Legislation and policy is heavily influenced by mainly Brussels-based expert groups and lobbies and is a closed and often happens in a quirky and informal process. The whole thing is virtually citizen proof, and there is no way that Lisbon is going to change that.

Hmm. That is true of every government process - and the EU at least is attempting to enforce a lobbyists' register, which is something our government has never even suggested.

cactus flower wrote:
The arrogance in tone of the EU speaks volumes for how well protected from public back-lash the participants feel. I don't believe that the status quo in Europe is capable of self reform. imho it will take a lot of pushing and shoving from below to do anything about it.

While I agree that EU fonctionnaires are liable to arrogance, that besets every bureaucracy, and the smaller it is, the worse. The Indian Civil Service were known colloquailly as the "heaven-born", which gives you some idea of how highly they regarded themselves.

However, I think the EU actually has a pretty good track record in making the EU more participative and democratic in tandem with its increasing powers.

The EU itself would like to have more democratic legitimacy. It is the member state governments who are the brake there - only up to a point, because they are aware that the EU must have some democratic legitimacy - but nevertheless, the member state governments aren't interested in their citizens working out that they can talk directly to the EU 'over their heads'. Better to keep the EU perpetually balanced on a cusp, slightly lacking legitimacy so that it acts as a handy scapegoat, while not being so illegitimate that it becomes useless.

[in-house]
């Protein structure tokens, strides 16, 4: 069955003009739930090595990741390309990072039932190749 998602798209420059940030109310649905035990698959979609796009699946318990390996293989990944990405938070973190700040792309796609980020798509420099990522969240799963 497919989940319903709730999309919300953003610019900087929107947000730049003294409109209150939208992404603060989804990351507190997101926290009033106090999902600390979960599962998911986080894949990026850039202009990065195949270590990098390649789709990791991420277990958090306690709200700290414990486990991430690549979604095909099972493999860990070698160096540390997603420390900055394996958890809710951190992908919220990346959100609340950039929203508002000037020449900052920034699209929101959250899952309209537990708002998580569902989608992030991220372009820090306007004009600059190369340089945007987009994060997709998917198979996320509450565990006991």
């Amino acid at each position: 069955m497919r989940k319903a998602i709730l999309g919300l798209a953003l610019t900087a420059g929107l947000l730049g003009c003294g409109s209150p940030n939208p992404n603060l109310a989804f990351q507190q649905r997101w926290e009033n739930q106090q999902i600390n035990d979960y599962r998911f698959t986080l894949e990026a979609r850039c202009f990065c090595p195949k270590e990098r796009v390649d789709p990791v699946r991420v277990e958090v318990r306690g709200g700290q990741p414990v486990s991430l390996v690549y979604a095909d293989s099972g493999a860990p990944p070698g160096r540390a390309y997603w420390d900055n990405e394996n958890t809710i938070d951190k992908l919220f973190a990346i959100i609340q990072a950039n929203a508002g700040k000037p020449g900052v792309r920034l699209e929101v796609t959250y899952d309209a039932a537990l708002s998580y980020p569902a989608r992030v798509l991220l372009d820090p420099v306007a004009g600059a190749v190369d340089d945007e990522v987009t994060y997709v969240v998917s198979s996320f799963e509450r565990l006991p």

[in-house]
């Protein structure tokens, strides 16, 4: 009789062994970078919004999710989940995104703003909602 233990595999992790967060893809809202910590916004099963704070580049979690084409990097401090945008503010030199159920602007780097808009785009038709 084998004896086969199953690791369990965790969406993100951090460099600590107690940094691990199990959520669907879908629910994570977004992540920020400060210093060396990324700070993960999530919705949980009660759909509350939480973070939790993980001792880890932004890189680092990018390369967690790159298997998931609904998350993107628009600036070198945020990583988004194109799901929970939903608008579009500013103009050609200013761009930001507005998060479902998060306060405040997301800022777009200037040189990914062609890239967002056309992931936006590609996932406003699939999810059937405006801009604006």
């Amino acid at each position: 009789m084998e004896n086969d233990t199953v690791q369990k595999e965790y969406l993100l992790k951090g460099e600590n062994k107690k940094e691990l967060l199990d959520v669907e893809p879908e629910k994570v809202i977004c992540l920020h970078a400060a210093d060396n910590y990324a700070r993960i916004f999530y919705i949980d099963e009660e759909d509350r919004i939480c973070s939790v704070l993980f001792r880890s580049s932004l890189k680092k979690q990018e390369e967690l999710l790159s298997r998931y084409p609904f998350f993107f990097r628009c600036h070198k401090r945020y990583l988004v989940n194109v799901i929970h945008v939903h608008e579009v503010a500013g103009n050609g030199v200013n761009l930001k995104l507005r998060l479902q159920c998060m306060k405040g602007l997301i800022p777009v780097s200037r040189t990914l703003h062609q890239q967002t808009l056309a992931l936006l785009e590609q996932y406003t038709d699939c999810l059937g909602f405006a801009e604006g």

Frankly, I think they have slightly messed up the balance in this particular Treaty - the increase in co-decision and budget oversight would make the directly elected EU Parliament much more powerful with respect to the Commission and Council than ever before. In the long run, that has always turned out to be an enormously important shift.

Between that shift, and the referral powers of the national parliaments, I think Lisbon offers a genuine quantum leap in EU democracy - both within the EU institutions, and through their connections to the national level.

Sorry Ibis - I missed this post when you originally made it. Busy day today but I will look at it properly tonight.